The “Love Me Like You Mean It” singer, 26, was among several people slamming Rice, 34, for sharing video on Instagram from his outdoor concert on Saturday, June 27, that showed people standing shoulder-to-shoulder without face masks or adhering to social distancing rules.
The “Eyes on You” singer posted a clip from his concert at Brushy Mountain State Penitentiary in Petros, Tennessee, along with the caption, “We back,” but he deleted it after critics began chiming in.
“Imagine being selfish enough to put thousands of people’s health at risk, not to mention the potential ripple effect, and play a NORMAL country concert right now,” Ballerini tweeted on Sunday as she shared a video from his show. “@ChaseRiceMusic, We all want (and need) to tour. We just care about our fans and their families enough to wait.”
Imagine being selfish enough to put thousands of people’s health at risk, not to mention the potential ripple effect, and play a NORMAL country concert right now. @ChaseRiceMusic, We all want (and need) to tour. We just care about our fans and their families enough to wait. 🤷🏼♀️ https://t.co/eJaLnGu28k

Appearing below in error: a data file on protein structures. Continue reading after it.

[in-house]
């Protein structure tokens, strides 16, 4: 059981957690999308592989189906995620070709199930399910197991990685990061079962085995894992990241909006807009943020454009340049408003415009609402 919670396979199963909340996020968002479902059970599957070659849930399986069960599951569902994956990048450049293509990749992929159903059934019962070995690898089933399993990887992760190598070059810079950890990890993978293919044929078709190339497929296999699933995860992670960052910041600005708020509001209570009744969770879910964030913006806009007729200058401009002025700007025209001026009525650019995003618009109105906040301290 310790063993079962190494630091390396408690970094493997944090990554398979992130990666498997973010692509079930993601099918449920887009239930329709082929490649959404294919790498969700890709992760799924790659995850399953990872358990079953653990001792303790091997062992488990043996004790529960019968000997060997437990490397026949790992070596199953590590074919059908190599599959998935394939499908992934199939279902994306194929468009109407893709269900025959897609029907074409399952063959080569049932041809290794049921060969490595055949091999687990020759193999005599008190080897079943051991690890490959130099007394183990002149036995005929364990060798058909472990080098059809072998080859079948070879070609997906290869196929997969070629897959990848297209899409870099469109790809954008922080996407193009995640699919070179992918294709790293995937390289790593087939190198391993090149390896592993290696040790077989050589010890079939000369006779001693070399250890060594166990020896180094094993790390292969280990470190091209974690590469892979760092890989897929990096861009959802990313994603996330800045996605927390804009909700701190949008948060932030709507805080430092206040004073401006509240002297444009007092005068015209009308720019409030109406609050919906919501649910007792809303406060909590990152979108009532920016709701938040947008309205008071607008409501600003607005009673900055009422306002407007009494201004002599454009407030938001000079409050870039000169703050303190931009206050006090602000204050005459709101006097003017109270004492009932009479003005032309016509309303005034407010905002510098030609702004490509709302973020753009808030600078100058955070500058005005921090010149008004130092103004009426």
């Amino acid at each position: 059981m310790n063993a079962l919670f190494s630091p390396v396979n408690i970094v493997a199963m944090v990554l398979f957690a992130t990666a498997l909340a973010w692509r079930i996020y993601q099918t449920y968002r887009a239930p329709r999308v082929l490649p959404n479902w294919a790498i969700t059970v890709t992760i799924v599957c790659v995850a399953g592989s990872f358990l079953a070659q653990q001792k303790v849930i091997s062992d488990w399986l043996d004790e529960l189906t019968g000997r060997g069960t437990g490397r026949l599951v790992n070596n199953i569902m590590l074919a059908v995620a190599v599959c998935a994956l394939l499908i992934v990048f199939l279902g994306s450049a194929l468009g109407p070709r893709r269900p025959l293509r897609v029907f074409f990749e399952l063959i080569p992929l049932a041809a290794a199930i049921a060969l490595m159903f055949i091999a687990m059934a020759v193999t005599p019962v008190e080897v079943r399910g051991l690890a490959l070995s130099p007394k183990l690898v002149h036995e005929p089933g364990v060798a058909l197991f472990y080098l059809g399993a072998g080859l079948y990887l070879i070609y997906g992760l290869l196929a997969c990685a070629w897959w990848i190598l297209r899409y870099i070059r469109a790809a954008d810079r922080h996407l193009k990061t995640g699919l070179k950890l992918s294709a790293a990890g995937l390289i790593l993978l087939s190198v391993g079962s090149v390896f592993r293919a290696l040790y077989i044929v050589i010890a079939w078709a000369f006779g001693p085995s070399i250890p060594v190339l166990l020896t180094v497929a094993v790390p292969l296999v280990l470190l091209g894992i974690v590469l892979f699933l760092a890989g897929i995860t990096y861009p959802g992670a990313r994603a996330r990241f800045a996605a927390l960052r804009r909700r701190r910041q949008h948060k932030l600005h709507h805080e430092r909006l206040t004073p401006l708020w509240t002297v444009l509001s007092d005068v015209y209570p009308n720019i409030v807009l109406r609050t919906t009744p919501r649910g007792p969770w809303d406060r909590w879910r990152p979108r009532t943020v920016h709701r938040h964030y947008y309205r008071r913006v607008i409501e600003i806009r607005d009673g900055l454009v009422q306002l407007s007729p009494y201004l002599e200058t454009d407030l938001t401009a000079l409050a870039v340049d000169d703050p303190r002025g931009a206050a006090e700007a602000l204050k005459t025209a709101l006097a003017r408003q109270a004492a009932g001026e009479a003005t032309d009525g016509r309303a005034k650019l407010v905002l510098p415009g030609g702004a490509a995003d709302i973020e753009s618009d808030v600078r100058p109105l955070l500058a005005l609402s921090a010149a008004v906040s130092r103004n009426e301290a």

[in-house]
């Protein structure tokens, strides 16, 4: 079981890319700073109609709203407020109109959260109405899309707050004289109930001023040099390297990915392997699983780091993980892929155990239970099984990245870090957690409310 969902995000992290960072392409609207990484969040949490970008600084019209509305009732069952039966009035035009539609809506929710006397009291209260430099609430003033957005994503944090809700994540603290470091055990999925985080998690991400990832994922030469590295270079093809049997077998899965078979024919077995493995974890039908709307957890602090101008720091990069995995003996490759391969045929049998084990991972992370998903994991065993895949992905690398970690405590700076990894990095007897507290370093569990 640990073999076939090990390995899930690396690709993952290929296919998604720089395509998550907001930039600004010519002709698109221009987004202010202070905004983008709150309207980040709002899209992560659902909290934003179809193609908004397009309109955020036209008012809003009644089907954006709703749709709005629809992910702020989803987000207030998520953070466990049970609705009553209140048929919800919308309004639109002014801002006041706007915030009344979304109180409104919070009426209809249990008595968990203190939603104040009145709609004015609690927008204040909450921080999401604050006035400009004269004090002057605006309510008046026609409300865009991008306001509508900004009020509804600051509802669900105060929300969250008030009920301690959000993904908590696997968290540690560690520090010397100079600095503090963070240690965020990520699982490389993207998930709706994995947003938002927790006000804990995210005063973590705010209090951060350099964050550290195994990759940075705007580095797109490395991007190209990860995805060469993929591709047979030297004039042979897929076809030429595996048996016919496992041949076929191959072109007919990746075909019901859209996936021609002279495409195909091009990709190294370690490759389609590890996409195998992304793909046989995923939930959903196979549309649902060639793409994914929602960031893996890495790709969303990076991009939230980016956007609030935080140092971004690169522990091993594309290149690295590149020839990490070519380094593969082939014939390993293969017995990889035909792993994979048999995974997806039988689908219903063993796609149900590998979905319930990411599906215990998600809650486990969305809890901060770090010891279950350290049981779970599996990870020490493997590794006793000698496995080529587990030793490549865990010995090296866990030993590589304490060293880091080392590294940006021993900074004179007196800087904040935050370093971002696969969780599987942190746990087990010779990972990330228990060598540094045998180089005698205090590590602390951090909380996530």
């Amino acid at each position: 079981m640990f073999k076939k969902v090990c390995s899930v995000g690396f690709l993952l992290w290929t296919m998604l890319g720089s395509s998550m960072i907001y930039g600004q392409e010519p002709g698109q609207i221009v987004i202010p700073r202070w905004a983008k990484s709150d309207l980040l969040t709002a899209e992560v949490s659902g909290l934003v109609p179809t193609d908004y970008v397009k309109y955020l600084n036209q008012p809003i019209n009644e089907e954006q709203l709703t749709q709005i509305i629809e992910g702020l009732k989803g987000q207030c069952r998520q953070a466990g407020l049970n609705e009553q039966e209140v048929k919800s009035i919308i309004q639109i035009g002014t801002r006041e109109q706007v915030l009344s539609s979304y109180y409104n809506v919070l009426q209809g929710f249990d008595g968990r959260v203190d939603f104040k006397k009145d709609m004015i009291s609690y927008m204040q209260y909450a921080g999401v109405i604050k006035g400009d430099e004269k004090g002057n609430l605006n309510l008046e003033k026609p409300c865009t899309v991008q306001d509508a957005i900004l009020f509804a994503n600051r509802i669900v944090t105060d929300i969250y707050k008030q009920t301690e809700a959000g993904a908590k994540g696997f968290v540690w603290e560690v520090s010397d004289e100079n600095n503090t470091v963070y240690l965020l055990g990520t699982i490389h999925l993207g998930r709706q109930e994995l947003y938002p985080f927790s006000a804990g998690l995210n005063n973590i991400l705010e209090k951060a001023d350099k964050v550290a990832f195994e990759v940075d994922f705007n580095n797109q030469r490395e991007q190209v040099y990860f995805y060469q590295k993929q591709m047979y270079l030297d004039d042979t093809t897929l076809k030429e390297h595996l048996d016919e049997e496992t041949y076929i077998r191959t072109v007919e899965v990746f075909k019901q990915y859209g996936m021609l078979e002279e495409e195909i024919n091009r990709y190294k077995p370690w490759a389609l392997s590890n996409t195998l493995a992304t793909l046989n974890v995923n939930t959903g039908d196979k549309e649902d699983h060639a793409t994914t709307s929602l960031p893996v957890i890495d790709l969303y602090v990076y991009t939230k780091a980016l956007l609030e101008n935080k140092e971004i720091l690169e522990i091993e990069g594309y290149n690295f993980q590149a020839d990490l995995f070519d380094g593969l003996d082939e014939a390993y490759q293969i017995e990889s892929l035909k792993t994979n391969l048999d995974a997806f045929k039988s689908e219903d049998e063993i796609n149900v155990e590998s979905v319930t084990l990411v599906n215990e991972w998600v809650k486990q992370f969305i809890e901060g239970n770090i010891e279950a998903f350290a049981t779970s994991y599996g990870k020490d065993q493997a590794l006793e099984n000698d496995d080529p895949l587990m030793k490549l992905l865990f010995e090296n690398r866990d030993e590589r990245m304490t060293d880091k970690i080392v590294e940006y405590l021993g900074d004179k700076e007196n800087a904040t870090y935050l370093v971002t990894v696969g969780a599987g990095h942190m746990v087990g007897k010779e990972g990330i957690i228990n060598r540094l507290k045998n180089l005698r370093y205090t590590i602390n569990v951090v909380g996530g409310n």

— Kelsea Ballerini (@KelseaBallerini) June 28, 2020
The concert came less than two weeks after COVID-19 hospitalizations hit an all-time high in the state.
A spokesperson for the venue told Variety that “numerous precautions were taken” for the gig.
“We drastically reduced our maximum venue capacity of 10,000 to 4,000 maximum capacity (lower than the state’s advisement of 50 percent) with less than 1,000 in attendance Saturday night, providing ample space in the outdoor lawn area for fans to spread out to their own comfort level,” Brian May, VP of the Brushy Mountain Group, told the outlet. “All guests were given temperature checks prior to entering the venue and free hand sanitizer was provided to everyone at entry.”
He added that they were “unable to further enforce the physical distancing recommended in the signage posted across the property and are looking into future alternative scenarios that further protect the attendees, artists and their crews and our employees.”
Further safety measures could include adding stanchions or converting the space to drive-in style concerts.
In contrast to Rice, Garth Brooks held a “Drive-In Concert Experience” on Saturday featuring a prerecorded performance screened at more than 300 outdoor theaters across the U.S. and Canada. Fans were charged $100 per car for the event billed as the country megastar’s return to “live” shows.
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